From the Revelation to John of Patmos:

To the angel of the church in Laodicea write: The words of the Amen, the faithful and true witness, the origin of God’s creation: “I know your works; you are neither cold nor hot. I wish that you were either cold or hot. So, because you are lukewarm, and neither cold nor hot, I am about to spit you out of my mouth. For you say, ‘I am rich, I have prospered, and I need nothing.’ You do not realize that you are wretched, pitiable, poor, blind, and naked.”

(From the Daily Office Lectionary – Revelation 3:14-17 (NRSV) – January 12, 2013.)

Boiling WaterWell! Here we are . . . just a few days ago I mentioned this text in regard to another lectionary reading. I am attending a conference on “emerging Christianity” this week and this text (having come up in that meditation) has been on my mind. There are many among the participants in this conversation who are quite passionate about the “emerging church” movement; they are definitely not “lukewarm”.

How, I wonder, can this passion enliven the “inherited church” (as Phyllis Tickle calls the institutional church)? Can what is happening among the emergents inspire those of us who still value the traditional church? I hope so.

But there is much about the emergent experience about which I am lukewarm! During the “tweet” conversations that accompanied the presentations there was much dismissiveness expressed. There were comments about the “irrelevancy” of holy orders and of the Holy Sacraments. There is a participant who describes himself as “post-theist” and a panel presenter who suggested that the emergent church needed to abandon Christianity! There are inconsistencies such as following a speaker who argued for a new understanding of the atonement (abandoning the substitutionary penal theory) with a congregational song about Jesus “shedding his precious blood for my sins,” or the movement’s infatuation with ancient spiritual practices (chant, incense, candles) coupled with rejection of the ancient creeds. None of these things are true of emergents across the board (anymore than any particular practice of the inherited church is true across the board of all traditions) but encountering them in this conference leaves me . . . lukewarm.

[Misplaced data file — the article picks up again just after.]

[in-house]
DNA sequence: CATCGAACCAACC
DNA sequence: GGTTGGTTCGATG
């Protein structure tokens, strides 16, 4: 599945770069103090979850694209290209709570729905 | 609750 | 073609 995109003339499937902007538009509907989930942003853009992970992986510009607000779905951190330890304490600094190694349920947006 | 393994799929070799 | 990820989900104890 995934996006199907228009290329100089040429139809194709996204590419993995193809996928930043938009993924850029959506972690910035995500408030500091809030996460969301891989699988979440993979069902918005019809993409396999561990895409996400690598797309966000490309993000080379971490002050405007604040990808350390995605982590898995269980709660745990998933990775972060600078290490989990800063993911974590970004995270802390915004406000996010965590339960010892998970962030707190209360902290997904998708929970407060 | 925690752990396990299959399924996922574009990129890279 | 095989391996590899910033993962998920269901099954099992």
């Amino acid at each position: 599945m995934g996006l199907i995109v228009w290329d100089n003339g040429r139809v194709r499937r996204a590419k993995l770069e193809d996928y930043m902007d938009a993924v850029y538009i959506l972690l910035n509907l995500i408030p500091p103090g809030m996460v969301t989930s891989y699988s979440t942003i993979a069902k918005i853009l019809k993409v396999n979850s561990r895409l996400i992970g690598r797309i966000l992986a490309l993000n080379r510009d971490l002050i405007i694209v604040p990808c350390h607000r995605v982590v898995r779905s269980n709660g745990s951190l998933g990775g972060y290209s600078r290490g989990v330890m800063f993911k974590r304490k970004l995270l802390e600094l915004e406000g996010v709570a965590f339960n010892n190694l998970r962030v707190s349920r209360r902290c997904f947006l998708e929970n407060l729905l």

There is much in this conference of value and there is much about the emergent church that gives me hope, but I am firmly convinced that there is just as much if not more of value in the traditions of the faith and in the treasure of the institutional church. Our task is not to abandon the past, but to turn up the heat in the present. We must be more than lukewarm. I hope the experiments of the emerging church can show us one way to do that.


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Father Funston is the rector of St. Paul’s Episcopal Church, Medina, Ohio.